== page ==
Home » “A pill against solid tumors”, the preliminary study on a targeted chemotherapy therapy

“A pill against solid tumors”, the preliminary study on a targeted chemotherapy therapy

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“A pill against solid tumors”, the preliminary study on a targeted chemotherapy therapy

A very important step in the fight against cancer. Researchers from the City of Hope, one of the largest cancer research and treatment organizations in the United States, today released a study explaining how they developed a chemotherapy therapy targeted that seems to annihilate everyone solid tumours in preclinical research. The experimental small molecule being developed by City of Hope selectively disrupts DNA replication and repair in cancer cells, while leaving healthy cells unaffected. This therapy targets PCNA, a protein previously considered too difficult to treat, but crucial in DNA replication and repair in enlarging tumours. The drug dubbed AOH1996 is undergoing Phase 1 clinical trials in humans at the City of Hope itself.

The results have just been published in the journal Cell Chemical Biology. While many therapies focus on a single pathway, which allows cancer to mutate and eventually become resistant, the AOH1996 drug developed by Linda Malkas and his team demonstrated promising efficacy in suppressing tumor growth in several cell and animal models, without causing toxicity. “PCNA is like a major air terminal hub containing multiple air gates. The data suggest that PCNA is uniquely altered in cancer cells and this fact allowed us to design a drug that only targeted the form of PCNA in cancer cells. Our cancer pill is like a snowstorm that closes all inbound and outbound flights only on planes carrying cancer cells,” said Malkas, author of the new study published today in Cell Chemical Biology.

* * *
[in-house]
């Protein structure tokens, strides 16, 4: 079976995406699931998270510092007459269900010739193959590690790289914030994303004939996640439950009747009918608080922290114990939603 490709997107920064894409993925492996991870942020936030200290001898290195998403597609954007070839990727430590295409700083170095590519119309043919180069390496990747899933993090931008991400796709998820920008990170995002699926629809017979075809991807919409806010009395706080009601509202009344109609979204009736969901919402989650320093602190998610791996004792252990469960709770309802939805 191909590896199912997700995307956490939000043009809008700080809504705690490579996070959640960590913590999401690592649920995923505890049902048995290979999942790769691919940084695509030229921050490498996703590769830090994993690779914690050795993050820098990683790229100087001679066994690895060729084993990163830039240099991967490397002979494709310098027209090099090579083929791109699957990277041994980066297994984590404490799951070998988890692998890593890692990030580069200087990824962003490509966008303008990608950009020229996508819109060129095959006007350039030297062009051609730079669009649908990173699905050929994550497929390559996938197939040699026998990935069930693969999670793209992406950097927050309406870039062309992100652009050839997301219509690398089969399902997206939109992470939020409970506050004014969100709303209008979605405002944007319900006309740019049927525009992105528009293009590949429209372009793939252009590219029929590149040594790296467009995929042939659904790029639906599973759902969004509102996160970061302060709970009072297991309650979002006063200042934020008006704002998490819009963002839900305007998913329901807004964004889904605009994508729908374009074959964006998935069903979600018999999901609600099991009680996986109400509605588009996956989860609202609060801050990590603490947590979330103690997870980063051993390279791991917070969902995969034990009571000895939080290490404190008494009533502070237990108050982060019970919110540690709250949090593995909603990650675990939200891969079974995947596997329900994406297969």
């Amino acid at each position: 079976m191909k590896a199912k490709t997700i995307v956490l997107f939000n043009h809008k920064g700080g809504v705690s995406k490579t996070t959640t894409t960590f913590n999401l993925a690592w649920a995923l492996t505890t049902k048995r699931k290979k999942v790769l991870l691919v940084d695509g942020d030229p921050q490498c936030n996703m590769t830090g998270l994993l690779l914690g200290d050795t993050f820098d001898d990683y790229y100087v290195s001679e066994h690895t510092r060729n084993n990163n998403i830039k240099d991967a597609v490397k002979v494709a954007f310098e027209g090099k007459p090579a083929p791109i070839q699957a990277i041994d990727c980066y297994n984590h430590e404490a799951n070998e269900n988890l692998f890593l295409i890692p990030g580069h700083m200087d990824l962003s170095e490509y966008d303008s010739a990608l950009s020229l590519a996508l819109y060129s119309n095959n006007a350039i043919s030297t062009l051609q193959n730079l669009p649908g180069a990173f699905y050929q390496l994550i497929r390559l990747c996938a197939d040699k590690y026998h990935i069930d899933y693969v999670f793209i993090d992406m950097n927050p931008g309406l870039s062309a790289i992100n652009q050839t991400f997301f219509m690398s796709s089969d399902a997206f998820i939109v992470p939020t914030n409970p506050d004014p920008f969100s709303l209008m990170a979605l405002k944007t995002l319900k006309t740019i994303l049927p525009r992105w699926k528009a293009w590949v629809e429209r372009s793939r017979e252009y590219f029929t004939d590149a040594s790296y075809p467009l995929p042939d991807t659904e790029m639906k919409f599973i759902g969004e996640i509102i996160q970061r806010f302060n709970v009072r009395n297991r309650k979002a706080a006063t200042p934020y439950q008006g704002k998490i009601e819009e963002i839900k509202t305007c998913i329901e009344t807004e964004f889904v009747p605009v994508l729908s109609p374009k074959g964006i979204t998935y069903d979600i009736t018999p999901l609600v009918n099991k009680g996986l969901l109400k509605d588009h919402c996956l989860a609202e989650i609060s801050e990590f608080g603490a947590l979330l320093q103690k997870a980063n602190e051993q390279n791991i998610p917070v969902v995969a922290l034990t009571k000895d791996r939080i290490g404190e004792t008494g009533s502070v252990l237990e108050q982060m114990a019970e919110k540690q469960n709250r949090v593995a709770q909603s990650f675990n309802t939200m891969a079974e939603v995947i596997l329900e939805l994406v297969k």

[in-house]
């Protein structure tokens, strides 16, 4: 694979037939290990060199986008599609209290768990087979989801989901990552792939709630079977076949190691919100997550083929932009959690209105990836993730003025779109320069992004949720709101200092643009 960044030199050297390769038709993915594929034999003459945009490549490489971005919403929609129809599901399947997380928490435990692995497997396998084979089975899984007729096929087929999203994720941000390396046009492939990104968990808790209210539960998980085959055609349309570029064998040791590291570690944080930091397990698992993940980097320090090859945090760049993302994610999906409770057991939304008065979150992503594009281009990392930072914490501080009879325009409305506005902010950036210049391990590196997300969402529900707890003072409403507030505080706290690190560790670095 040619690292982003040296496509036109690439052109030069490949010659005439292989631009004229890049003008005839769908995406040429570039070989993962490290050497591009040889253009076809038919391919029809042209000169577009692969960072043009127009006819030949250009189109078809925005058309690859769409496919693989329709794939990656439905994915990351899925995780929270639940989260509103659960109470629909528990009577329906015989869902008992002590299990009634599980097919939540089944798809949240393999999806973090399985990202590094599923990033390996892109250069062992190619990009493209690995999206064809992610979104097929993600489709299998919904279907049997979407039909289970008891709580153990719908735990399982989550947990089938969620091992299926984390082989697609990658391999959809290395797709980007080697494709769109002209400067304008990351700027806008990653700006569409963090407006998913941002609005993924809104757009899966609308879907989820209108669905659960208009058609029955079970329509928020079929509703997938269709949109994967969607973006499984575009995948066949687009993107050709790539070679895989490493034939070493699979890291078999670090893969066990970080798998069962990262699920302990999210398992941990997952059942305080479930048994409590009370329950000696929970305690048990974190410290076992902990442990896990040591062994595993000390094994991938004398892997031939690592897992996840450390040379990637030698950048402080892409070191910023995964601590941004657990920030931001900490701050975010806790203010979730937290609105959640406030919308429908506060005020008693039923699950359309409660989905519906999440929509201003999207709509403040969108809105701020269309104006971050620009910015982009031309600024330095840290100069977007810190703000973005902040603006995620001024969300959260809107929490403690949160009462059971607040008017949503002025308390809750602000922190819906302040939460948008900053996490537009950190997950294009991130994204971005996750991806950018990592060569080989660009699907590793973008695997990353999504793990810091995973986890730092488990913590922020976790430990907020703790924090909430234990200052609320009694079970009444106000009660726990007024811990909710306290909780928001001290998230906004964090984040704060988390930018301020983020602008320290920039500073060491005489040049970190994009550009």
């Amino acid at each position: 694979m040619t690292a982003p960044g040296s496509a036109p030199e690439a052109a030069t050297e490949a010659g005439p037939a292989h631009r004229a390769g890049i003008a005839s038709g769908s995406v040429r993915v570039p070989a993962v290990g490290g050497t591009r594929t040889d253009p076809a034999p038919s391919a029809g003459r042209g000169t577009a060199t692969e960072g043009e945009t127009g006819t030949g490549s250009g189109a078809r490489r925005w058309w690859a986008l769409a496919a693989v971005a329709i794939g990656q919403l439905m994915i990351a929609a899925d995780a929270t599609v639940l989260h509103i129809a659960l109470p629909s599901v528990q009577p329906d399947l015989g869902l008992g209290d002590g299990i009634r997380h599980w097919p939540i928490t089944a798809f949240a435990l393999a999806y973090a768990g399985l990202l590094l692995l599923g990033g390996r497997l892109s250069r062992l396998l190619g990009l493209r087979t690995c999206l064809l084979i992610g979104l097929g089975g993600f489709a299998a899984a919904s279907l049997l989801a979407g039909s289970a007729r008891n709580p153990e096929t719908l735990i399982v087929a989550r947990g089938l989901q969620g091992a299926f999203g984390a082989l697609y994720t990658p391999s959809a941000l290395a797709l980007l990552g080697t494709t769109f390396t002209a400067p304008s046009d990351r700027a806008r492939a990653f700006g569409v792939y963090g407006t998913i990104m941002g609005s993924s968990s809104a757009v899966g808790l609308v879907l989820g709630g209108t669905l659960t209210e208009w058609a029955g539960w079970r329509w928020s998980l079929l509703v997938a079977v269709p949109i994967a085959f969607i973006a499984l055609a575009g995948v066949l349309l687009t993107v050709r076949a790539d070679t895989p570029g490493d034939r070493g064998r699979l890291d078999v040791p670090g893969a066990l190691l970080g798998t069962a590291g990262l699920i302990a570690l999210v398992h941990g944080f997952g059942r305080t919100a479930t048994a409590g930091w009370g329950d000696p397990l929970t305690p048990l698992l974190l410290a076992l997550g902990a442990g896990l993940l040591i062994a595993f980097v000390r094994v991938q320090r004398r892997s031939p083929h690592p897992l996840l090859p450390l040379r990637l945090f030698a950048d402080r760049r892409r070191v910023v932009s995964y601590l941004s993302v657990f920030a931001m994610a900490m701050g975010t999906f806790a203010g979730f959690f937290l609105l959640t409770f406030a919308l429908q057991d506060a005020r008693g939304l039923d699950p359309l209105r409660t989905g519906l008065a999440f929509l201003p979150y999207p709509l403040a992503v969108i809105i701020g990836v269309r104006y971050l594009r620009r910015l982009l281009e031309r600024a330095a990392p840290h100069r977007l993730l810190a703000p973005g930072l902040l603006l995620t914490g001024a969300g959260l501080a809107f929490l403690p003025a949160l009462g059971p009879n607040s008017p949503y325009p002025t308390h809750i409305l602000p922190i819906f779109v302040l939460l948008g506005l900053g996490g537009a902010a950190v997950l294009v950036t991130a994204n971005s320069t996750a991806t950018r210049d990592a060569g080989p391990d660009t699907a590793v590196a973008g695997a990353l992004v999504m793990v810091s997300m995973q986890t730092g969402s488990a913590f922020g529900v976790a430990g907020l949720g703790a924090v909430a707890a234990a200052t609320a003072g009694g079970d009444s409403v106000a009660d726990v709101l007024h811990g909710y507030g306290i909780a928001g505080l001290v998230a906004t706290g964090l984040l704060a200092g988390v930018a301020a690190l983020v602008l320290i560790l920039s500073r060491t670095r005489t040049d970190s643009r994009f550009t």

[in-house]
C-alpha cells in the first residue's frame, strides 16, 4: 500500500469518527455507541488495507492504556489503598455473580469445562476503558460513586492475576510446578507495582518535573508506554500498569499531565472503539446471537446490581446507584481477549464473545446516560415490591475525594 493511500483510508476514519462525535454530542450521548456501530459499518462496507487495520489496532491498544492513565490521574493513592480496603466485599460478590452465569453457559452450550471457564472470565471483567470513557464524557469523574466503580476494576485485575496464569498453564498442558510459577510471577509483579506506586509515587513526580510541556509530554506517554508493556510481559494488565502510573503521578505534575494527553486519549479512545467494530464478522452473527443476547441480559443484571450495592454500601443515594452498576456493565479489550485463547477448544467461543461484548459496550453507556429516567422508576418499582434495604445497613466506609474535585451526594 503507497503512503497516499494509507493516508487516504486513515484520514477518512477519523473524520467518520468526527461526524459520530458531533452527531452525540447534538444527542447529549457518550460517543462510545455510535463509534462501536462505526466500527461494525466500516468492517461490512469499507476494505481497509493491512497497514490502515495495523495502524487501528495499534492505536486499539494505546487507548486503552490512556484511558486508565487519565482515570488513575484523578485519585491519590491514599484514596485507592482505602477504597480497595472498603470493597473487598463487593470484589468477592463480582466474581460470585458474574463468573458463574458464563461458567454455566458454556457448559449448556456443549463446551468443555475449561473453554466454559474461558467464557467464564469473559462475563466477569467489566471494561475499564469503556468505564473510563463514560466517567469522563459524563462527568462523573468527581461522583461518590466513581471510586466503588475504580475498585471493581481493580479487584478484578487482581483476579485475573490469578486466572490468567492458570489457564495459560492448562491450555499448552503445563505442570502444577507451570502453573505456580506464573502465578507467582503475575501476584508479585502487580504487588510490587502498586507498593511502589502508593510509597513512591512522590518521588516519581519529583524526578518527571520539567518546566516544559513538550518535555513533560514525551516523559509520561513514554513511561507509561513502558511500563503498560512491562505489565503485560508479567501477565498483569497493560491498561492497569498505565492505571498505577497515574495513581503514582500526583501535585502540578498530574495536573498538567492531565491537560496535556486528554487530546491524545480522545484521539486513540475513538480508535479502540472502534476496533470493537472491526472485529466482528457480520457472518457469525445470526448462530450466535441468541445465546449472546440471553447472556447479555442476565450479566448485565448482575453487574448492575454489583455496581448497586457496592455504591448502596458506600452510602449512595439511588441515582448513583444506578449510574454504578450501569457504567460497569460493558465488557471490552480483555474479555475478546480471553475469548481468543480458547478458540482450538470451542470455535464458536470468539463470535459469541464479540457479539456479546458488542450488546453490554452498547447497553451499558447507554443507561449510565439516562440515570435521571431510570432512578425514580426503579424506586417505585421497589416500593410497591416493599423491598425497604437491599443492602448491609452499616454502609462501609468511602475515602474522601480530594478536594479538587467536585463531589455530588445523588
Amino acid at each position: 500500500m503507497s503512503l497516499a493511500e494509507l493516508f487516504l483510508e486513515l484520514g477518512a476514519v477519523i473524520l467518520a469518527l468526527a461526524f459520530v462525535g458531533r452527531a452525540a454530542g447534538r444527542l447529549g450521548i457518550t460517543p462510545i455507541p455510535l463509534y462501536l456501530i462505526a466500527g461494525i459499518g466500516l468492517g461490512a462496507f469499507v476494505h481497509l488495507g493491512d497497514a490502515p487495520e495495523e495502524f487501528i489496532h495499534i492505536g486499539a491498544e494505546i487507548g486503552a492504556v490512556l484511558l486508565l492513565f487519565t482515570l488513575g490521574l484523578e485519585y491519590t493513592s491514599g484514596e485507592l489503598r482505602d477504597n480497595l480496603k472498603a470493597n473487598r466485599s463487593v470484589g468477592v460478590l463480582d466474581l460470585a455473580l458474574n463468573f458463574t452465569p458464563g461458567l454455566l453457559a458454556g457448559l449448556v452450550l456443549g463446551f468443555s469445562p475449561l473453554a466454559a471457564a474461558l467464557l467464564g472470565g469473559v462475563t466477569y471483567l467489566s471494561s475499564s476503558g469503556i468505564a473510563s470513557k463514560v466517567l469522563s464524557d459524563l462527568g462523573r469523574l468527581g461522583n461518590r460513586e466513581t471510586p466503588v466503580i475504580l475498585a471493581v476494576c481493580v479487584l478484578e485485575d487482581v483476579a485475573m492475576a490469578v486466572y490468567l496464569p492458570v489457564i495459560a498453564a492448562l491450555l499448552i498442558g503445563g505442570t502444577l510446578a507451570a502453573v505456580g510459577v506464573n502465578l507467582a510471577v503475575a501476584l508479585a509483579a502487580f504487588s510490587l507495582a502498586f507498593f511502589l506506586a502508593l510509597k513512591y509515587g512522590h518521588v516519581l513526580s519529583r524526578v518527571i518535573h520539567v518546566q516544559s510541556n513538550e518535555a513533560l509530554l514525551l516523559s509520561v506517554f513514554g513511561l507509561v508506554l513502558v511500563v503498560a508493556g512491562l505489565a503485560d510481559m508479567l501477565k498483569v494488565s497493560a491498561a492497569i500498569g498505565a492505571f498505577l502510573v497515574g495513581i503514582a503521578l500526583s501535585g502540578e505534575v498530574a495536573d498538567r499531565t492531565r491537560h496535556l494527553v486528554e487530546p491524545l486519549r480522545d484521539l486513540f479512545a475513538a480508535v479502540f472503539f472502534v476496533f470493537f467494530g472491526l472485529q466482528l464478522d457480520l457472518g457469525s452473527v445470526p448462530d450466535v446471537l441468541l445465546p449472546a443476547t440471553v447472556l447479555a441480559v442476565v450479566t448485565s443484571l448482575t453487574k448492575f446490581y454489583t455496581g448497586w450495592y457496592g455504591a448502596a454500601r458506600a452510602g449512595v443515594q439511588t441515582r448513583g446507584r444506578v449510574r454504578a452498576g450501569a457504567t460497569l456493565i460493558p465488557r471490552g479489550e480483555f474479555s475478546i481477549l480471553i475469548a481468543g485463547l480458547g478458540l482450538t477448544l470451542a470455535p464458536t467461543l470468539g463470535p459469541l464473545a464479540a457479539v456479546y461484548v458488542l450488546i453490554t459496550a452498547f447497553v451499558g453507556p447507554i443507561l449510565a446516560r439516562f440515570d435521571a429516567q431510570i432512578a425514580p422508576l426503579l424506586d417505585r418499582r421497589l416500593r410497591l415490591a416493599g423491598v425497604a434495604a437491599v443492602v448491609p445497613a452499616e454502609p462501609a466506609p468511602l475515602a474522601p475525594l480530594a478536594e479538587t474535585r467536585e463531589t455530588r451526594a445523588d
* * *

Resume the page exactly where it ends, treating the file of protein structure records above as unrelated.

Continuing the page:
“The results have been promising. AOH1996 works by interrupting the reproductive cycle of cancer cells, without affecting healthy stem cells. This approach was made possible by the discovery that the PCNA protein is a unique target in cancer cells. The investigational AOH1996 therapy has been successfully tested on tumor cells derived from several types of cancer, including breast, prostate, brain, ovarian, cervical, skin, and lung. Its selective inhibitory action on PCNA in cancer cells has been shown to kill these cells without affecting the reproductive cycle of healthy stem cells. This study represents a milestone in cancer research and offers new hope for the development of personalized and targeted therapies for patients suffering from different forms of cancer. The possibility of combining AOH1996 with other therapies, such as cisplatin chemotherapy, could open new avenues for cancer treatment and further enhance the therapy’s ongoing human clinical trial at City of Hope. City of Hope has a history of groundbreaking translational cancer research, including the development of synthetic human insulin and monoclonal antibodies used in life-saving cancer drugs. In the future, researchers will continue to investigate the mode of action of AOH1996 to further improve ongoing clinical therapy in humans. Individuals interested in participating in the Phase 1 clinical trial can check eligibility requirements at clinicaltrials.gov and, if eligible, contact 626-218-1133 or visit the City of Hope Clinical Trials webpage.

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Lella Simone

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